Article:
That afternoon, after I picked Molly up from school, I drove with her to the beach. Strangely, I hadn’t heard from Neil all day. Usually he called me at work multiple times, trying to be sweet and then, sometimes only minutes later, abusive. It was windy at the beach. Molly wore only a light sweater and I found an old sweatshirt behind the car seat and pulled over her head, the arms drooping long. We walked down to the water to search the rocky sand for beach treasures, stepping between the shallow puddles left by low tide.
“Mommy, I liked it better when it was just you and me at home. It was easier, wasn’t it? Daddy’s acting really crazy. It’s like he has a devil in him.”
She looked up at me with her big blue eyes as we walked out to the gently pulsing waves, jumping away as the water came perilously close to soaking her shoes.
“Yes, he is and that’s a good way to describe it, sweetie. I’m so sorry Molly. Listen, I need to talk to you about something.”
I guided her away from the water, drawing her down next to me onto the sand, still warm from the heat of the day. Yes, a devil in him, this from my eight-year old girl. What damage was being done to her by this ‘devil’? Molly sat close to me and I put my arm around her little shoulders.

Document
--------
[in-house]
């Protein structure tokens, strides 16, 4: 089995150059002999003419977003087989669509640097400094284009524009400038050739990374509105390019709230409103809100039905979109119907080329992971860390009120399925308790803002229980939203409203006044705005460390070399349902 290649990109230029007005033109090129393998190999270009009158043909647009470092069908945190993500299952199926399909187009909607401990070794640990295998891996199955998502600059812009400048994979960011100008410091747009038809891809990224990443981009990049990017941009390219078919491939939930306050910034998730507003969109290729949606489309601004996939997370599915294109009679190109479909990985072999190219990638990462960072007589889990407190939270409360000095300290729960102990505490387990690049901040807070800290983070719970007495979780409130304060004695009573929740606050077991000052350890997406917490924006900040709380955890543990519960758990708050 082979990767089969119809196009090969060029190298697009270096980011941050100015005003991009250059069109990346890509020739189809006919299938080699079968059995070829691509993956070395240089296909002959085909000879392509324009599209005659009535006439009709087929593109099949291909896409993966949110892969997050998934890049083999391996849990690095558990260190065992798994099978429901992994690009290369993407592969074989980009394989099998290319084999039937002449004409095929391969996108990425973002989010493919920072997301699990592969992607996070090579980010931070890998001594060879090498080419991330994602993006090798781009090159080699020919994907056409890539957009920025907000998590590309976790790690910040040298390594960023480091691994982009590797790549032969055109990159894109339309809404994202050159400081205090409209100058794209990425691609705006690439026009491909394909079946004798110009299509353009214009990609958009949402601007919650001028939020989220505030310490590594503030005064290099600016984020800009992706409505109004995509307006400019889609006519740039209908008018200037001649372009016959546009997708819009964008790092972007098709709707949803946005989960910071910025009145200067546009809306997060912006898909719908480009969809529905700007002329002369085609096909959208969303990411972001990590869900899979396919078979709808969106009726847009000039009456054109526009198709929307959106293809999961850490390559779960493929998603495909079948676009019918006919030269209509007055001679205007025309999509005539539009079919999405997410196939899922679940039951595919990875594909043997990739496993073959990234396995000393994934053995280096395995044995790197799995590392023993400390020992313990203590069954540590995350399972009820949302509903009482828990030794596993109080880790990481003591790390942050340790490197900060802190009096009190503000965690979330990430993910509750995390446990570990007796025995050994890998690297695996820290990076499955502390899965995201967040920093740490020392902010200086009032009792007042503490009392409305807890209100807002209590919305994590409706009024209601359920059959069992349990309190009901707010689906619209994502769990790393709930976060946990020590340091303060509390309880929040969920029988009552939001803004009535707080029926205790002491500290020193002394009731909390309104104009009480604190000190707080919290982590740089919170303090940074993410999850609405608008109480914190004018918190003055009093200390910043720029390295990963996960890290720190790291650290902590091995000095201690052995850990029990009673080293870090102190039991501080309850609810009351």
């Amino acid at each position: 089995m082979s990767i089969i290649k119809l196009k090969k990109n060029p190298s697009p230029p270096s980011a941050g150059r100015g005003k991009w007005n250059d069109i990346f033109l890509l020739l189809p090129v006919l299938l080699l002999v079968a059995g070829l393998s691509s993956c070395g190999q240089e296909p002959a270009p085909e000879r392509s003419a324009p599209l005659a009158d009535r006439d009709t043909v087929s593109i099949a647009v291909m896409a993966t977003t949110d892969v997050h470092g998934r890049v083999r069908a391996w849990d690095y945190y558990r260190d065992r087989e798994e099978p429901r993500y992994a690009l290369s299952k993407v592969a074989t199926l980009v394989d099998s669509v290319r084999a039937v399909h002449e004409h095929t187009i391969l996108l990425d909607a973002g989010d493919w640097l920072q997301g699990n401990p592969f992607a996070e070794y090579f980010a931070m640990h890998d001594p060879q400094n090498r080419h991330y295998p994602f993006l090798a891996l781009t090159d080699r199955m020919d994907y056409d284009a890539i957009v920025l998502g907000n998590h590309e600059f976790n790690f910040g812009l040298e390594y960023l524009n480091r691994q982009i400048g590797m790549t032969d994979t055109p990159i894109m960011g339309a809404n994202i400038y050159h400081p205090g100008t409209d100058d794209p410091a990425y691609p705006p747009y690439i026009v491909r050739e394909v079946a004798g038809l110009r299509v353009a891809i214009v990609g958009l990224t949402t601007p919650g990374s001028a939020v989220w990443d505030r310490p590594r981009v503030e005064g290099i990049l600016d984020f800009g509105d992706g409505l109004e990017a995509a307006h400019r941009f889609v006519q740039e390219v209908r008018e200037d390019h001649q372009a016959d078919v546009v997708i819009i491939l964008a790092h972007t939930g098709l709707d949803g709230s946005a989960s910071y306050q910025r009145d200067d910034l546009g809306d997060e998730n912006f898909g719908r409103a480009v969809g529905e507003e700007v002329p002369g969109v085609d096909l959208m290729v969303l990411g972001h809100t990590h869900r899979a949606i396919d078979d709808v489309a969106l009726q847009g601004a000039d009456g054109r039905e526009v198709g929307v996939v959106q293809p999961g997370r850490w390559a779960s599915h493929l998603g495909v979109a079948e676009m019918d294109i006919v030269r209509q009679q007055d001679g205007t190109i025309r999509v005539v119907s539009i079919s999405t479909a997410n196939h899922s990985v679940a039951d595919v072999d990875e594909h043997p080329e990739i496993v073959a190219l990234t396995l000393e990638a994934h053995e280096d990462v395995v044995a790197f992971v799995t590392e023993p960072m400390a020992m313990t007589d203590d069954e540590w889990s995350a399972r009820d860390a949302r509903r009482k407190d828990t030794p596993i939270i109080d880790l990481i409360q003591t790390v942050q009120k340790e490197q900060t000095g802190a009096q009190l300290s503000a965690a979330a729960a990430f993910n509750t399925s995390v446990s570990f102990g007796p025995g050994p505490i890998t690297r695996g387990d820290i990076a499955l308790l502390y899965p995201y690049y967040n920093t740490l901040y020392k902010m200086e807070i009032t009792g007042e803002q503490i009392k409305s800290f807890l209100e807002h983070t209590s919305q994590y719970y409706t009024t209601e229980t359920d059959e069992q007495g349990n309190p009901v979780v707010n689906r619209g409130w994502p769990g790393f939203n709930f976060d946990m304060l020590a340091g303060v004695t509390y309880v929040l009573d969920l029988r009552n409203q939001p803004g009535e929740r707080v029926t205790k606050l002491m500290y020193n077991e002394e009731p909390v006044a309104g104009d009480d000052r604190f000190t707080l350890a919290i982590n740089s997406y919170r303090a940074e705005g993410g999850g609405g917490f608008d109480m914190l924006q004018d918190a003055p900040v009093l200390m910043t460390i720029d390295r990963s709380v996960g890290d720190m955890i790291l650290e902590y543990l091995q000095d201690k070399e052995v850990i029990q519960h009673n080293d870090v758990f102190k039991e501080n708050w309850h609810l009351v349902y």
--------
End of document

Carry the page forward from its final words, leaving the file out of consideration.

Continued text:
“I know you love Daddy and are concerned that he not think that you don’t love him, but you can’t worry about him. It’s true he’s not well right now but he’s the only one who can make him better – not you. You need to take care of you. And let me do that too. So I need you to do something for me: the next time I say to you that we need to leave, I don’t care what’s going on, you need to come with me, okay? Immediately. I need you to do what I say right away. Please Molly, this is really important. I’m the one who is going to keep you safe. You can’t worry about being nice to Daddy when he is acting like he has been, okay? Do you get that?”
Molly stared out to the horizon, tossing rocks at the water as she listened to me. She nodded her head.
“I didn’t know what to do yesterday. I mean I didn’t want to make him feel bad. And then, I just couldn’t move. It was like I was stuck to the chair.”
“I know, honey, really I do. Don’t feel bad about yesterday – I understand how you felt and you did absolutely nothing wrong. It’s just in the future, please, if something like that ever happens again, we will go somewhere safe until we know that he’s calmed down. You are right, it’s like a devil is in him – not Daddy.”
The sun dropped low on the horizon, the wind picked up rippling across the water. Slowly, we made our way back to the car, Molly’s warm hand in mine.
“I love you, Molly.”
“I love you more.”
“No. I love you more!”
We climbed into the car for the short drive home.